Every time I hear about these patent cases I cannot help but shake my head at how far the patent system has come from its purpose. The latest example was spotted by CIO.com where Nokia is petitioning a California court to enforce the terms of an arbitration award completed in Stockholm, Sweden. According to Nokia, RIM "is not entitled to manufacture or sell products compatible with the WLAN standard without first agreeing with Nokia on the royalty to be paid for its manufacture and/or sale of subscriber terminals compatible with such standards." In other words Nokia claims that RIM agreed to not sell any of their current phones or tablets.
This whole disagreement stems from a deal RIM made with Nokia in 2003 licensing Nokia’s patents related to wireless devices. Nokia then performed a crafty move together with Sony creating a new company, MobileMedia Ideas LLC to manage certain patents from both companies. This MMI company then proceeded to sue RIM with Nokias patents. In the arbitration RIM argued that these patents were covered in previous agreement though the arbitration tribunal did not find in their favor.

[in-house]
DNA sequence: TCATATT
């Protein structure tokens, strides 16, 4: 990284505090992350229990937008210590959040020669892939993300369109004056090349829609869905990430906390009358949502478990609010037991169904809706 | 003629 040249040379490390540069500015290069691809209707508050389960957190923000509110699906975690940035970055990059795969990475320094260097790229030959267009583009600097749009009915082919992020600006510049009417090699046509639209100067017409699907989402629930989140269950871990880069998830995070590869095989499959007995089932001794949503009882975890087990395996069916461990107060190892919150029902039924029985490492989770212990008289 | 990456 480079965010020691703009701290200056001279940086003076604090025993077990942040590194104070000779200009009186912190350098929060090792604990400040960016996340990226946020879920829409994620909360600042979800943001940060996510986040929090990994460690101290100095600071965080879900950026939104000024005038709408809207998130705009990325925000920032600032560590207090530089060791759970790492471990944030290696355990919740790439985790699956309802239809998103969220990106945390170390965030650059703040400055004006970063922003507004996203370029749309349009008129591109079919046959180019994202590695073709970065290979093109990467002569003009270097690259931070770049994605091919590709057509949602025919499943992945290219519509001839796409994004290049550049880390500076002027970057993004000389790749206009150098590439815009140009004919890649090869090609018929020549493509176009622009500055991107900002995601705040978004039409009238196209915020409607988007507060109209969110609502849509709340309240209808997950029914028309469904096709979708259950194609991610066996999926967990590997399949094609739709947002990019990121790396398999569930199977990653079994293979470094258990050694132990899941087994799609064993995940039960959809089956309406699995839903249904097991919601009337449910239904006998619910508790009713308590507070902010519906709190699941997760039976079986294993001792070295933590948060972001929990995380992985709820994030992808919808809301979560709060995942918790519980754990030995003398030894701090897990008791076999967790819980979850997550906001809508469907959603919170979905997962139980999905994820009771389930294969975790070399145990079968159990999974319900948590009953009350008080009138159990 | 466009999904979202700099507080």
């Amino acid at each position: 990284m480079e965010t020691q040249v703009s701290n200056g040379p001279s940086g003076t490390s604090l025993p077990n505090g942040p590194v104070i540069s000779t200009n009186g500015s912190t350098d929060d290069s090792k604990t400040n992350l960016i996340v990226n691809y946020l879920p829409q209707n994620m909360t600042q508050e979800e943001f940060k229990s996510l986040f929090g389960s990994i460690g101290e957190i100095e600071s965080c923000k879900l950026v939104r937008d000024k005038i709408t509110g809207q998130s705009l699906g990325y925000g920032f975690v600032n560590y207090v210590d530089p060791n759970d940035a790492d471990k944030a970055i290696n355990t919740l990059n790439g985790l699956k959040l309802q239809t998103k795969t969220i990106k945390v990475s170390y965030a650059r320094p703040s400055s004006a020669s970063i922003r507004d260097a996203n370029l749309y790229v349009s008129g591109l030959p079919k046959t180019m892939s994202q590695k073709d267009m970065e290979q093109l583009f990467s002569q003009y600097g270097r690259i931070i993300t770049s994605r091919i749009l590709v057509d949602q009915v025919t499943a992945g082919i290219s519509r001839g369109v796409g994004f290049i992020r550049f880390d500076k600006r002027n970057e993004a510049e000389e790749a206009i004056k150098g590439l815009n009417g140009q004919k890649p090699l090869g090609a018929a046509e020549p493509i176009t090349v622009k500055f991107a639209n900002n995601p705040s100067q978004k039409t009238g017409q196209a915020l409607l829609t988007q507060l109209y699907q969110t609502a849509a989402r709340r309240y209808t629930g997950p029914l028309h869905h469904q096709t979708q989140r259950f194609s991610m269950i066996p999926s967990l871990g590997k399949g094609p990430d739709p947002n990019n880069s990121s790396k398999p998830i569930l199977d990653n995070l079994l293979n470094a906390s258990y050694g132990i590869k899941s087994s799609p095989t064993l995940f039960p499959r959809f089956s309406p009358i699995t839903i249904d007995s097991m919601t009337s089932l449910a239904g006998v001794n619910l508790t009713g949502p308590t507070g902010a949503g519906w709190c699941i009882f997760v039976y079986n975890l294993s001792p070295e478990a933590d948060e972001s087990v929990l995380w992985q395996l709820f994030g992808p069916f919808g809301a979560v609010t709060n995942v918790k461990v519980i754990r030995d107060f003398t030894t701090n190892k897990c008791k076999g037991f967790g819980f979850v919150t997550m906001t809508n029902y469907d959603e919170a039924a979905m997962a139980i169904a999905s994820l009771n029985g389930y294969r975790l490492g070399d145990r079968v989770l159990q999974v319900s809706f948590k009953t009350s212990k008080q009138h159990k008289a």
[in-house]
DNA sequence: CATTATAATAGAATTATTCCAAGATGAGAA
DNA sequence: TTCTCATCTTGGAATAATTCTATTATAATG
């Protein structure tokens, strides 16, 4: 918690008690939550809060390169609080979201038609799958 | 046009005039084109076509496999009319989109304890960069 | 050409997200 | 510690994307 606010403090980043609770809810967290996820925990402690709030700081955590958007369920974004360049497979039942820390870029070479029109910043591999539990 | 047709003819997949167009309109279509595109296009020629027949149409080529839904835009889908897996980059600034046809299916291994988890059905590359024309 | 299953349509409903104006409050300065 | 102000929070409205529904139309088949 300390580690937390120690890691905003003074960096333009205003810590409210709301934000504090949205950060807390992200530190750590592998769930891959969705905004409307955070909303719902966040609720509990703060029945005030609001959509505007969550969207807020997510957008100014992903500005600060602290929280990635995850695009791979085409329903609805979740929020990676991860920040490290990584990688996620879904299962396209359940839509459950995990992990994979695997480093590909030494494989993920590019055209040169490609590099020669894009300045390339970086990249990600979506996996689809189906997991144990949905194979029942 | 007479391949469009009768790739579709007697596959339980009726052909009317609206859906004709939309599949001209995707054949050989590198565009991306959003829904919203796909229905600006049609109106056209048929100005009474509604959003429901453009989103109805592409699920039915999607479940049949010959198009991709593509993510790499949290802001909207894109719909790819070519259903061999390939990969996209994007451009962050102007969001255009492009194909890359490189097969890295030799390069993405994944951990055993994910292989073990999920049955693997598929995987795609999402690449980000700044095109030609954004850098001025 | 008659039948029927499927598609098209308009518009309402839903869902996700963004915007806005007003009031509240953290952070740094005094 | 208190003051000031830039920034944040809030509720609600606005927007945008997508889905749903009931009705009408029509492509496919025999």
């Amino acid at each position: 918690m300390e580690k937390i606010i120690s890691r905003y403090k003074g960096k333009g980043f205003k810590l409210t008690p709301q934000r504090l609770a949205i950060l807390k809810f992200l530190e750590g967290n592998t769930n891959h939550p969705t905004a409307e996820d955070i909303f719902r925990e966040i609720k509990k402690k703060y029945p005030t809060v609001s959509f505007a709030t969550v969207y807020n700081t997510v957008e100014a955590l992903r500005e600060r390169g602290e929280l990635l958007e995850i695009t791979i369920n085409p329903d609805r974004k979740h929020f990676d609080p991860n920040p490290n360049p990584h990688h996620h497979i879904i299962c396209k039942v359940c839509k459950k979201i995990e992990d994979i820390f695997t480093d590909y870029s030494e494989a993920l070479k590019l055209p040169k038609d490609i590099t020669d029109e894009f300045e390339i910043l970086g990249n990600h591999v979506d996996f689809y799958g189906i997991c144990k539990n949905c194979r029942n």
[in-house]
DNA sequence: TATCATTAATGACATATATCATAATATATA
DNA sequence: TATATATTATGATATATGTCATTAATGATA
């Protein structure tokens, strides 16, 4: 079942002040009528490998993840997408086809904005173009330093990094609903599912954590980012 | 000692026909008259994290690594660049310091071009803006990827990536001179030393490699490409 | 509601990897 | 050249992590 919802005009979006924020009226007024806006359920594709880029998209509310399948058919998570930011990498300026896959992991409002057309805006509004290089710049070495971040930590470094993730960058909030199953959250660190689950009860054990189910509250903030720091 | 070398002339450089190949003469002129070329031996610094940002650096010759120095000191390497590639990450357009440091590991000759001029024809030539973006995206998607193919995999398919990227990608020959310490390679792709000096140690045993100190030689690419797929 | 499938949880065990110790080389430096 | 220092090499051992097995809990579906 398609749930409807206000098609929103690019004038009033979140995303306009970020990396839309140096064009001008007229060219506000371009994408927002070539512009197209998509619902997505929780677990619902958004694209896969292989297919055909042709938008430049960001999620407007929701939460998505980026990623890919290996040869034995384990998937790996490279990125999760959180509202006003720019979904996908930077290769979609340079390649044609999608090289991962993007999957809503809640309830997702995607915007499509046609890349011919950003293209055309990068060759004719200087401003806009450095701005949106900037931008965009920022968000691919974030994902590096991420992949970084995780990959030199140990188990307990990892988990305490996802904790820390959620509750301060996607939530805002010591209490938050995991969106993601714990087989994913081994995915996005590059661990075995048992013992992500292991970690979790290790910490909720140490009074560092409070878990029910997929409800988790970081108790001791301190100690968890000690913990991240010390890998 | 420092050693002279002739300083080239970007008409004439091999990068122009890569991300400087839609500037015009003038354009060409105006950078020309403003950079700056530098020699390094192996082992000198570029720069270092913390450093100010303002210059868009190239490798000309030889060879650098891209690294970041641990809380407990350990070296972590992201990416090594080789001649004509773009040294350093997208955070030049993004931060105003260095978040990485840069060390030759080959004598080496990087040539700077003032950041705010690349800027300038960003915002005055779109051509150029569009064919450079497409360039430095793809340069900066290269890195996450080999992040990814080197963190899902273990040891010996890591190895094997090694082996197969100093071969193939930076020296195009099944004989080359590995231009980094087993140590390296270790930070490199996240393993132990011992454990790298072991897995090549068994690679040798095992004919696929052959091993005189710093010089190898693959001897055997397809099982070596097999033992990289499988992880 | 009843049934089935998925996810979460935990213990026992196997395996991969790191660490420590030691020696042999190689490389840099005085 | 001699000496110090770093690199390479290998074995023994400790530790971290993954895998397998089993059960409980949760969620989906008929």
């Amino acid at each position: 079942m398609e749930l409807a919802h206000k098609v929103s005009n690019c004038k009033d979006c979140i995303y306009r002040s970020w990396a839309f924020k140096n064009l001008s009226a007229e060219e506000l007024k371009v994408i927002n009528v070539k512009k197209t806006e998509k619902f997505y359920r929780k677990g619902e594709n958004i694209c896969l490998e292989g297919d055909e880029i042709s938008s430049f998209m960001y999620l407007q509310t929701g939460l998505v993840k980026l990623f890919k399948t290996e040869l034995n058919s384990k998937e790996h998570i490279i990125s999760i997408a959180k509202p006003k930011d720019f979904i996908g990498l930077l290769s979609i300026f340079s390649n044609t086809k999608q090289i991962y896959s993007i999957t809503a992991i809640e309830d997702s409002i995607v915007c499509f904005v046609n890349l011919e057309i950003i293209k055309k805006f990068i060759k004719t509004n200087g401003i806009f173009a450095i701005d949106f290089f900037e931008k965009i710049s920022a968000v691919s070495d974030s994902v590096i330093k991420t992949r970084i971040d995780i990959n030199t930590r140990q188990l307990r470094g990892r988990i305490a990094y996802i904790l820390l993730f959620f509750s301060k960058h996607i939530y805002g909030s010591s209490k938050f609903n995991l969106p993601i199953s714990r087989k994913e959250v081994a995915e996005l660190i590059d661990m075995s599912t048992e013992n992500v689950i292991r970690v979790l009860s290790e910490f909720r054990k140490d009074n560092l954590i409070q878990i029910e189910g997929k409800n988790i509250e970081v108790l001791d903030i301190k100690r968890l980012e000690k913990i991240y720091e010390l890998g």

CIO.com was kind enough to list the US patents that Nokia/MMI is suing over:
- 5,479,476, which covers user-adjustable modes for phones
- 5,845,219, which covers call alert during silent mode
- 6,049,796, which covers real-time search on a personal digital assistant
- 6,055,439, which covers a cellphone user interface
- 6,253,075, which covers call rejection
- 6,427,078, which covers a small, handheld workstation.
All of those seem like wireless patents to me still it blows my mind what companies can get patents for. We will let you know how this one plays out.